For India to become a $5 trillion economy by the year 2025, things got to change. Much has already been said about the correlation between GDP growth rate and patent filings. As per the Indian Patent Office annual reports, from the year 2011 to 2016 the number of patent applications filed by Indian applicants increased from 8,678 to 13,219. Interestingly, the data available at the World Bank website indicates that during the same period, India’s GDP growth rate also steadily increased from 5.24% to 8.25 %. Undoubtedly, there is a strong correlation between patent filings and macroeconomic development. However, it is yet to be seen how technological developments and innovations would pull the world economy out of the slowdown caused by the COVID-19 pandemic.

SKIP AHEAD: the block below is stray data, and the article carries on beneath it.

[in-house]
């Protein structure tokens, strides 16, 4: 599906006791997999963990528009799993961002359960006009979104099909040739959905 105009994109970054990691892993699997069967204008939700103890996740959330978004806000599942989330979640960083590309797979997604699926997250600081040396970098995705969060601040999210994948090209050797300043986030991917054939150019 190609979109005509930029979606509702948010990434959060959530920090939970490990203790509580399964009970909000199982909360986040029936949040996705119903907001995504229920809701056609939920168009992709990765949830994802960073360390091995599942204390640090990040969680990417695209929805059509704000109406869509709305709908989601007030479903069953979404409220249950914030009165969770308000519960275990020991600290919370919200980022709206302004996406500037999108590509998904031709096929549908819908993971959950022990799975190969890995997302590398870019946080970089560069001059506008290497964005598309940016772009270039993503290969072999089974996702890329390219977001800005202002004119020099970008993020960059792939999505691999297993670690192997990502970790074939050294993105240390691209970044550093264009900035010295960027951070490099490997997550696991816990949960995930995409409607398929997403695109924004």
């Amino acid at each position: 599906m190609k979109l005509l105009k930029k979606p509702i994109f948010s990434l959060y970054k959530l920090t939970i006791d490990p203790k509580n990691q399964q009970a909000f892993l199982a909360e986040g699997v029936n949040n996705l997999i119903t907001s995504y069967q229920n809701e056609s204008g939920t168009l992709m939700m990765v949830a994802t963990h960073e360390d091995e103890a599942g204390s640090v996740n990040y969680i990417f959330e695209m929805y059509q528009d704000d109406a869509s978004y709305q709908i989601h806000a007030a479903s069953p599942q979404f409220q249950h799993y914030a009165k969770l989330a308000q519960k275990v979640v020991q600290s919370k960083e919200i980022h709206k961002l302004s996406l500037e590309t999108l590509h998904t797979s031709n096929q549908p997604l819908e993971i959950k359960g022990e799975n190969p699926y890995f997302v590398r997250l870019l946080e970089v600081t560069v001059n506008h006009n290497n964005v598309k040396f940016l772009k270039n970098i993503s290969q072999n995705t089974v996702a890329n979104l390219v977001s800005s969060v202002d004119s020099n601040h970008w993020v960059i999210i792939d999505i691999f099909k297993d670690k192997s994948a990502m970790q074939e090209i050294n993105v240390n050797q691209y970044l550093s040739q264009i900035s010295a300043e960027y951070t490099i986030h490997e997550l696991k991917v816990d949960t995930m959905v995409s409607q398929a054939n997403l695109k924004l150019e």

The COVID-19 pandemic has unquestionably had an adverse impact on all sectors of the economy. However, the sector worst hit by the pandemic is the MSME sector, which has again proved to be most volatile to the economic insurgency. Recognizing the impact of the COVID-19 pandemic, in July 2020 the World Bank also approved a $750 Million Emergency Response Program for MSMEs in India. The MSME sector has seen a sharp fall in revenues due to inter-alia cancelled orders and supply chain interruptions, similar to the 2008 financial crisis. To insure against unforeseen circumstances, MSMEs should consider building their IP portfolio and enter the intangible asset market. A recent (2019) study by European Intellectual Property Office (EUIPO) reveals that even during a severe financial crisis and recession in much of Europe, the IPR-intensive sectors coped better with the problematic conditions than did the rest of the economy.